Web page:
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The Honolulu Advertiser
Posted on: Thursday, April 22, 2010

A's Kurt Suzuki hits 3-run homer, into triple play against Yankees


By Carl Steward
The Oakland Tribune

Hawaii news photo - The Honolulu Advertiser

Oakland Athletics' Kurt Suzuki hits a three-run home run off New York Yankees starting pitcher CC Sabathia during the first inning in Oakland, Calif. Suzuki, a Baldwin High alum from Maui, also hit into a triple play in the sixth inning.

MARCIO JOSE SANCHEZ | Associated Press

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OAKLAND, Calif. If it's true good things come in threes, Kurt Suzuki was more than happy settling for two out of three today.

Suzuki hit into the first Oakland triple play in nearly 16 years, but he also hit a three-run first-inning homer to support Dallas Braden's third victory without a loss as the Athletics beat the Yankees, 4-2, at the Oakland Coliseum.

"The homer's going to be off TV in a day, but the triple play is going to be on forever, right?" Suzuki said of his sixth-inning grounder with two on that went from third to second to first. "So I guess I figured out a way to stay on TV now."

Suzuki is a Baldwin High alum from Maui.

Indeed, as momentous as the triple-killing was for the A's, it was even more so for the Yankees. It was the first triple play they'd executed since June 3, 1968, against Minnesota, when current Atlanta Braves manager Bobby Cox was New York's third baseman and the first baseman was some dude named Mickey Mantle.

Alex Rodriguez was the Yankees' third baseman who initiated the play this time. He speared Suzuki's shot down the line, quickly stepped on third, fired to second baseman Robinson Cano, and Cano made a quick pivot and throw to Mark Teixeira to easily beat Suzuki at first.

"I was thinking bunt, to be honest with you," said Rodriguez. "Teams try to scratch for anything against (Yankees starter) C.C. (Sabathia), so I was up even with the bag. When the ball was hit, I just stepped on the base and threw a little Hail Mary to Robbie."

The A's hadn't hit into a triple play since May 14, 1994, when Geronimo Berroa did it in a game at Kansas City. It was the eighth triple play recorded at the Coliseum, the first since Willie Randolph hit into one for Baltimore on Aug. 8, 1990.

Things went better for Suzuki in the first inning after two of the first three hitters walked. He crushed the first pitch he saw deep over the left-field fence, and the A's never trailed the rest of the way as they salvaged the final game of the three-game series.

"When a guy like C.C.'s out there, you can't wait around," Suzuki said.

"I just went up there trying to get a good pitch to hit early knowing that he'd walked a couple guys. I tried to look in one place and I got it. Good thing I didn't miss it."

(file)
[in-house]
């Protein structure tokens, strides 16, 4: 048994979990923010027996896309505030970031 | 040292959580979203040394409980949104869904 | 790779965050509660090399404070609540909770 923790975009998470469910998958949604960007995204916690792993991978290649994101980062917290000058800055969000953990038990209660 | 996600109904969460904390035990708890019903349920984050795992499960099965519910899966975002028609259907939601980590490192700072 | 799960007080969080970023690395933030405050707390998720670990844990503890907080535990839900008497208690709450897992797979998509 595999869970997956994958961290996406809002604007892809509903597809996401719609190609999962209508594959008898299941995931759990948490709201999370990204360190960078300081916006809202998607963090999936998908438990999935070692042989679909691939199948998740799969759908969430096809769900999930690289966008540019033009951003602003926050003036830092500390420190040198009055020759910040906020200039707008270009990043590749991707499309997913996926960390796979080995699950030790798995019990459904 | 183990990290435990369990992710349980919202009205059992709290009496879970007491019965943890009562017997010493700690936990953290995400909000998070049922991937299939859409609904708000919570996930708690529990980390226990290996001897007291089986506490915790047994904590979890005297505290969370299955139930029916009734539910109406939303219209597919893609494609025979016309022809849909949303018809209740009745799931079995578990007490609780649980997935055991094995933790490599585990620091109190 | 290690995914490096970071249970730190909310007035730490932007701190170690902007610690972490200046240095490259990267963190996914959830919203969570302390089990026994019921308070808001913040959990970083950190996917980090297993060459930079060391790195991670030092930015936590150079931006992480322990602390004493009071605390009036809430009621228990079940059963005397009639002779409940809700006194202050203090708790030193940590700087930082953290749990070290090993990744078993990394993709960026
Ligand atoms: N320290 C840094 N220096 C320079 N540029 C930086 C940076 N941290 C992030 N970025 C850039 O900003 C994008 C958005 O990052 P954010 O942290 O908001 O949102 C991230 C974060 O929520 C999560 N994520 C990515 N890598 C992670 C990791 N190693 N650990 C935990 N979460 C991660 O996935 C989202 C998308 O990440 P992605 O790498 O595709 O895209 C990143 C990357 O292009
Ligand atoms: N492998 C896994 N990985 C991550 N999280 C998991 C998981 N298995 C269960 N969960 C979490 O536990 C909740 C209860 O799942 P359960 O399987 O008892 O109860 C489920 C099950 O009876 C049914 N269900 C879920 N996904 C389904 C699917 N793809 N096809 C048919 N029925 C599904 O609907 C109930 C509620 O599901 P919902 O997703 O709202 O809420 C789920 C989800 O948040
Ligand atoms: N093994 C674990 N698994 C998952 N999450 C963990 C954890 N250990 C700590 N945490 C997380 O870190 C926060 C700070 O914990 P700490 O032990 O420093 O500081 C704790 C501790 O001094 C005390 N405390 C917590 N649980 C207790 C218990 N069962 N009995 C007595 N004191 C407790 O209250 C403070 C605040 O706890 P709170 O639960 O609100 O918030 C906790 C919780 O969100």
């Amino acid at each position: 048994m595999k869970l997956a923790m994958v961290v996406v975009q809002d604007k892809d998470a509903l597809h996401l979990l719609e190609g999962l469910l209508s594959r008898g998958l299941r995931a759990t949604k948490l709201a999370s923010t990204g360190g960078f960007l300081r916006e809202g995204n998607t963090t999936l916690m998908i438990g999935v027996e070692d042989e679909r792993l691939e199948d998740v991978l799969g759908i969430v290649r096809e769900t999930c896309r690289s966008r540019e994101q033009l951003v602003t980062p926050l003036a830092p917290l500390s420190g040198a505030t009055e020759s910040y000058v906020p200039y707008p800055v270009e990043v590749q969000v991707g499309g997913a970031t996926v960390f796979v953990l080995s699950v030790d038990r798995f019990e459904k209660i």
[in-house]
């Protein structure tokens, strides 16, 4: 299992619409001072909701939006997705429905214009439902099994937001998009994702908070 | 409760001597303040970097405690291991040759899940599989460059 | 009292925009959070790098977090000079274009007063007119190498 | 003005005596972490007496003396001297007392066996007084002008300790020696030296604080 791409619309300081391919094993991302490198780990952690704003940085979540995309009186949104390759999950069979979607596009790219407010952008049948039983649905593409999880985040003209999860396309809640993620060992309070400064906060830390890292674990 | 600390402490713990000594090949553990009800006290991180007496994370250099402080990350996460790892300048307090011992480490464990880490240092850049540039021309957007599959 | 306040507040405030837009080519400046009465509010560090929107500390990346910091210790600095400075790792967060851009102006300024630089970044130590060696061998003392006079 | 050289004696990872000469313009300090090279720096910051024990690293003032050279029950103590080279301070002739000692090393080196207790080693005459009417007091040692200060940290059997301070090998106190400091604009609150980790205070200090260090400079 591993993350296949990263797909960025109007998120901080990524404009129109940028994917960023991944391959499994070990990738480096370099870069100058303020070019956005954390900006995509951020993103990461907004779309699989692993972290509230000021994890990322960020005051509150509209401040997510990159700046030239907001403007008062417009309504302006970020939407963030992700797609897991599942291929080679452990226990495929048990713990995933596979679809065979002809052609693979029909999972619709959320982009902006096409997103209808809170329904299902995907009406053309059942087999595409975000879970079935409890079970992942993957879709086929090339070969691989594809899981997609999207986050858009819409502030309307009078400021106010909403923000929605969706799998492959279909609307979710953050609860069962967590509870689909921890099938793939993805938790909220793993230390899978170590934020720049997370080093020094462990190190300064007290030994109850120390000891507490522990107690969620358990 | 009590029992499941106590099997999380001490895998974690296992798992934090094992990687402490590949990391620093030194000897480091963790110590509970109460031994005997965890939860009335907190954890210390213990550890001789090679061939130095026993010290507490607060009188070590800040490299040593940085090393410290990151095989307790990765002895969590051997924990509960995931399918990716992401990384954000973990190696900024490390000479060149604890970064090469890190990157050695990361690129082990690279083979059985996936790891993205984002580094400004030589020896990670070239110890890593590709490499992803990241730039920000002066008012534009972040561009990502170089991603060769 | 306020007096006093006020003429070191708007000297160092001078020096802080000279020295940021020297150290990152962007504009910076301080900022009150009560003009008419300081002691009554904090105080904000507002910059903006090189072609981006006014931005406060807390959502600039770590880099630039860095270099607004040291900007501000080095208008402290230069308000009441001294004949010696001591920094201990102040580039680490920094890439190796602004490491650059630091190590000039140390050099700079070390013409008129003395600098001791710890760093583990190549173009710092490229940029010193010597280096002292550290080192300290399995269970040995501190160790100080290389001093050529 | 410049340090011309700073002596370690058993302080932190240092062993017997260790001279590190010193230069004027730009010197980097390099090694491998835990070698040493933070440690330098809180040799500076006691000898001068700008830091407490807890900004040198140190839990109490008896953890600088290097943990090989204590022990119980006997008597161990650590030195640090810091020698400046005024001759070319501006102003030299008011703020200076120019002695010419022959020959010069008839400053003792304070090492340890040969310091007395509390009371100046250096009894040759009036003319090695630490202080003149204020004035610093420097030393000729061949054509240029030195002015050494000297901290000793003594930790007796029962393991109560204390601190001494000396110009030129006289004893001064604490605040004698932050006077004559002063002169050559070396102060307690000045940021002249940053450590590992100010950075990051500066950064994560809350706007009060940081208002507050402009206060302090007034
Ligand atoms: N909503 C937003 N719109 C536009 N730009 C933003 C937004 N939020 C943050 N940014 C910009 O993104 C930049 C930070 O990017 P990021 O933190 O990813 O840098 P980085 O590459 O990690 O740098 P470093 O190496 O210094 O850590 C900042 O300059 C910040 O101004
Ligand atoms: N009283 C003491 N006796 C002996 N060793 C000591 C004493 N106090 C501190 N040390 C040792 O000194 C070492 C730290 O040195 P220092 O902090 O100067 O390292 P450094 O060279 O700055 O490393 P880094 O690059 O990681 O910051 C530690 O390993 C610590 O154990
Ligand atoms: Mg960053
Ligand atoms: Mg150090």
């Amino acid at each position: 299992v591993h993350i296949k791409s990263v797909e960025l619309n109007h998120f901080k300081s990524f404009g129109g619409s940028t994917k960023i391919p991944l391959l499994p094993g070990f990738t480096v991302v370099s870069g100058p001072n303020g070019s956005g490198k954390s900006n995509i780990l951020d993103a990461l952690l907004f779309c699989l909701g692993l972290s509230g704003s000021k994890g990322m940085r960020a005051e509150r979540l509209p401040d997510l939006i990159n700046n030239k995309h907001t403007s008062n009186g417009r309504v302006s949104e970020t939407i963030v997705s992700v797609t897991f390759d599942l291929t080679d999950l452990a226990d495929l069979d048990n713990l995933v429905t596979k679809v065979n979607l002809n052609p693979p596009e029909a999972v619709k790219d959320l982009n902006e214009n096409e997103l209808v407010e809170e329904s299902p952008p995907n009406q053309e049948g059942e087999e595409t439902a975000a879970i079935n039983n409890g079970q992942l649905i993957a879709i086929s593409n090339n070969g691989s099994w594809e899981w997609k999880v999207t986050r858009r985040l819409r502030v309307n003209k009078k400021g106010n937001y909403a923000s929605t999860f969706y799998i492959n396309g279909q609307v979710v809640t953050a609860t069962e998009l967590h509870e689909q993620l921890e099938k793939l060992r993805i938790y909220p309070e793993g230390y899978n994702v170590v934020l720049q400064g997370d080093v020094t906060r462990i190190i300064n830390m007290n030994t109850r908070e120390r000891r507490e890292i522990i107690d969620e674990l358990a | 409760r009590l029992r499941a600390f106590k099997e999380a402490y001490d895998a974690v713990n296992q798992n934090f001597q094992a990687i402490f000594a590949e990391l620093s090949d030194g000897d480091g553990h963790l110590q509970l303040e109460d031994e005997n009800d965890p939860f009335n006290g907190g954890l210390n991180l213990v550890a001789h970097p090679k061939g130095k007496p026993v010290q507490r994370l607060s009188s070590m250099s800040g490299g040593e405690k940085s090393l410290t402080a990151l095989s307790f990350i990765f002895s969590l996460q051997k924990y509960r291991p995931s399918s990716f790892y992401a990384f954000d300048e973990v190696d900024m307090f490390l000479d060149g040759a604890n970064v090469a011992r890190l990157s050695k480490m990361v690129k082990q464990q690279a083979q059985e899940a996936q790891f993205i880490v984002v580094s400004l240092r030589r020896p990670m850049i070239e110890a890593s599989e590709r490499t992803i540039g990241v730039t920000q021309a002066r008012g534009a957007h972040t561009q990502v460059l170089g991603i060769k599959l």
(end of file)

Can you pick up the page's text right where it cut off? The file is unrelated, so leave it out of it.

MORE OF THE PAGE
Severely ill with a head cold, Braden made it stand up for the six innings and 81 pitches he lasted. He was touched for solo home runs by Marcus Thames in the fifth and Teixeira in the sixth before departing, but Brad Zeigler followed with two scoreless innings and Andrew Bailey closed out the ninth for his second save.

"We were literally going inning by inning with (Braden), knowing potentially he would need to come out," said manager Bob Geren.

"But it's not the first time we've seen that kind of effort from Dallas. He's one of the toughest competitors I've ever been around."

Braden wasn't so sick that he couldn't get into a shouting match with Rodriguez in the sixth. Rounding second on a foul ball hit by Cano, A-Rod took a short cut by running across the pitching mound back to first, an obscure no-no of baseball etiquette.

"I was just dumbfounded that he would let that slip his mind, someone of such status," Braden said. "I was just trying to convey to him that I'm still out there, the ball is in my hands and that's my pitcher's mound."

So, did Rodriguez apologize?

"What do you think?" Braden answered. "The guy was tasting himself too long to apologize. No, he didn't apologize, and it's a shame. I have a lot of respect of that guy, you admire a talent like that.

"It's just disappointing when you see the other side of things. I'm not really a speck of that guy's radar, and that's fine. But he'll know after today that it might not be a good thing to run across the mound when I'm out there."

Rodriguez pleaded ignoranc e of the unwritten rule, saying, "He just told me to get off his mound. I was a little surprised, I've never quite heard that, especially from a guy who has a handful of wins in his career."

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(c) 2010, The Oakland Tribune (Oakland, Calif.).

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